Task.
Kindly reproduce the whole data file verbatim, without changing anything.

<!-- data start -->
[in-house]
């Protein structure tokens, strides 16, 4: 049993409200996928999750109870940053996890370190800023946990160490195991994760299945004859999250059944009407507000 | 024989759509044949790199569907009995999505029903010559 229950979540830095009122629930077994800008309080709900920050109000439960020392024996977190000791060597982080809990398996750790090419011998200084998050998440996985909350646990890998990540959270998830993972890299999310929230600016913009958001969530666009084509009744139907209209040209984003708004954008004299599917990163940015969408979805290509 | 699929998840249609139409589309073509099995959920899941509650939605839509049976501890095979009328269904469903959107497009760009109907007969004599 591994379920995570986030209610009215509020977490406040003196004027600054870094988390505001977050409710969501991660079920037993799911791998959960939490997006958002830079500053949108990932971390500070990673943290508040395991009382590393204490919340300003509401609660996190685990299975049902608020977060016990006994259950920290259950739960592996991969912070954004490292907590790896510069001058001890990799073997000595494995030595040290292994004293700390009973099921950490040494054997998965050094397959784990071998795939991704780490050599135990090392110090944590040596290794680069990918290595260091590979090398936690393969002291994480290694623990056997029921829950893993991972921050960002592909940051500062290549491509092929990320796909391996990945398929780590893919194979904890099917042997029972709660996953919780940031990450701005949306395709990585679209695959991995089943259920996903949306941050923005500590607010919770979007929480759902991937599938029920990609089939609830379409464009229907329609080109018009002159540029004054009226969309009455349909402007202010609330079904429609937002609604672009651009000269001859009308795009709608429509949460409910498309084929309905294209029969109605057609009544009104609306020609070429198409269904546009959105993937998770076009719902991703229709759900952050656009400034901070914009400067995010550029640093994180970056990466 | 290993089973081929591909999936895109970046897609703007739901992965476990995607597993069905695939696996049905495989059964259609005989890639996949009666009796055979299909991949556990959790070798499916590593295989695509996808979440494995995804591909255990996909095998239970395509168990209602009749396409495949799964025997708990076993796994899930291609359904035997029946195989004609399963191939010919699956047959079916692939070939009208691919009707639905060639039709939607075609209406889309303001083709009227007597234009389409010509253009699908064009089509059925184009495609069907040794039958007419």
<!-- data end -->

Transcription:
[in-house]
């Protein structure tokens, strides 16, 4: 049993409200996928999750109870940053996890370190800023946990160490195991994760299945004859999250059944009407507000 | 024989759509044949790199569907009995999505029903010559 229950979540830095009122629930077994800008309080709900920050109000439960020392024996977190000791060597982080809990398996750790090419011998200084998050998440996985909350646990890998990540959270998830993972890299999310929230600016913009958001969530666009084509009744139907209209040209984003708004954008004299599917990163940015969408979805290509 | 699929998840249609139409589309073509099995959920899941509650939605839509049976501890095979009328269904469903959107497009760009109907007969004599 591994379920995570986030209610009215509020977490406040003196004027600054870094988390505001977050409710969501991660079920037993799911791998959960939490997006958002830079500053949108990932971390500070990673943290508040395991009382590393204490919340300003509401609660996190685990299975049902608020977060016990006994259950920290259950739960592996991969912070954004490292907590790896510069001058001890990799073997000595494995030595040290292994004293700390009973099921950490040494054997998965050094397959784990071998795939991704780490050599135990090392110090944590040596290794680069990918290595260091590979090398936690393969002291994480290694623990056997029921829950893993991972921050960002592909940051500062290549491509092929990320796909391996990945398929780590893919194979904890099917042997029972709660996953919780940031990450701005949306395709990585679209695959991995089943259920996903949306941050923005500590607010919770979007929480759902991937599938029920990609089939609830379409464009229907329609080109018009002159540029004054009226969309009455349909402007202010609330079904429609937002609604672009651009000269001859009308795009709608429509949460409910498309084929309905294209029969109605057609009544009104609306020609070429198409269904546009959105993937998770076009719902991703229709759900952050656009400034901070914009400067995010550029640093994180970056990466 | 290993089973081929591909999936895109970046897609703007739901992965476990995607597993069905695939696996049905495989059964259609005989890639996949009666009796055979299909991949556990959790070798499916590593295989695509996808979440494995995804591909255990996909095998239970395509168990209602009749396409495949799964025997708990076993796994899930291609359904035997029946195989004609399963191939010919699956047959079916692939070939009208691919009707639905060639039709939607075609209406889309303001083709009227007597234009389409010509253009699908064009089509059925184009495609069907040794039958007419």